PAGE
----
Writer Walking and Gawking

Observation, it has been observed, is a key element in being a writer (just think any artist when I say writer). Indeed some say to live a fulfilling and joyful life a person must be able to live in the moment. It’s hard to escape the moment when you are savoring it no matter what it might be, sunrise, sunset, full moon shining, a kid’s laugh as she wrestles a cat down to paint his nails blue. The small unique details of those moments add joy to the day to day grind of work where you feel the ache in your joints as you creak home or day to day unemployment, dreading the ring of the phone or the idle of the mail truck and metal creak of the mailbox opening and closing like a crypt with one more collection notice that can’t be paid. At least take joy in the clouds scudding pink and orange over the cityscape like some industrial accident flaming up behind the hospital as you walk along feeling vaguely like the Omega Man. But take care! Sometimes living in the present moment means observing the stubbed toe suffered while gawking at the sunset. Enjoy.
It is the distillation of small observations to create a larger world on the page and bring it to life. Make it living for others to observe. In the unique details of these moments emotion can rise up without a lot of exposition.
And don’t take my word for it. These writers agree and got a lot more street cred than me.
“I think that my job is to observe people and the world, and not to judge them. I always hope to position myself away from so-called conclusions. I would like to leave everything wide open to all the possibilities in the world.” Haruki Murakami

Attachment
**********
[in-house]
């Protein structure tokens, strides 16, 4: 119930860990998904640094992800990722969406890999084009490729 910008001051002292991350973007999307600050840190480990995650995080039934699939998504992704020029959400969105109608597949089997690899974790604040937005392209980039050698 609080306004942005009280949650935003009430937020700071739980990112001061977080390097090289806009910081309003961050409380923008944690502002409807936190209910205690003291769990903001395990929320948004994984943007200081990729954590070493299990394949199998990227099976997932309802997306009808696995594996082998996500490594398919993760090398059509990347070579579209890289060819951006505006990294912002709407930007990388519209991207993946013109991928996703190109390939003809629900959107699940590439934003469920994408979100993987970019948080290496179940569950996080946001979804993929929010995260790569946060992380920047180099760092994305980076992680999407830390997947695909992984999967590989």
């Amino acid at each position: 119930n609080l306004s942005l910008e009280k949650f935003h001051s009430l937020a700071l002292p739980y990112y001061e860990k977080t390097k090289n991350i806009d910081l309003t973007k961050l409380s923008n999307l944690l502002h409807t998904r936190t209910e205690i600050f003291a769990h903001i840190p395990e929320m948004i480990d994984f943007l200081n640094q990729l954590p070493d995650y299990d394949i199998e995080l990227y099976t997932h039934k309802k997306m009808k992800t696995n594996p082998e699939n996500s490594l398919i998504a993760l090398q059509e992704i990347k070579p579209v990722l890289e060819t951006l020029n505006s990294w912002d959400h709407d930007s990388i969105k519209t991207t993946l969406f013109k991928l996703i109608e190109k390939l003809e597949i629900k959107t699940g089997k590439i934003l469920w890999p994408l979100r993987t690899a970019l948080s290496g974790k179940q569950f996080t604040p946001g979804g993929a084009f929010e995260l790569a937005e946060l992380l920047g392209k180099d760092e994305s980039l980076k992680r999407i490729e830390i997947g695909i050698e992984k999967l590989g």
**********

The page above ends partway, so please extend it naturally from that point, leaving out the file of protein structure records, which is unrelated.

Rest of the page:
“A writer, I think, is someone who pays attention to the world.” Susan Sontag
“Never trust to general impressions, my boy, but concentrate yourself upon details.” Sir Arthur Conan Doyle
But that’s not all. How could it be? What is it that one does with said details? I’ve looked at and read crap that had observed details. Maybe too, the repeated world. The world meagerly drawn? So well observed, but offering us nothing that could be said to be transformational or unified. Is it in the perception and interpretation of those observations from which art arises? Putting it under pressure and forcing it to recombine and take new shape by some alchemy of the mind? Maybe so.
It’s like anybody can tell you what a villanelle is, but quite another to write a good one. So I think we as writers and artists would do well to observe and note the unique details of our world, but to do more than catalogue. Take them into you and turn them over in your head and find out what they mean to you. What do they mean in the story of your life? How do they strike a harmonic resonance in you? How do they ring between you and others in the world? They maybe unique, but how are they universal? Mythic? Fantastical? And be sure to look down when the sun ripples the sky like a bad acid trip. Not only are there things to be observed there, like fire ants getting ready to light you up, but stubbing your toe smarts.

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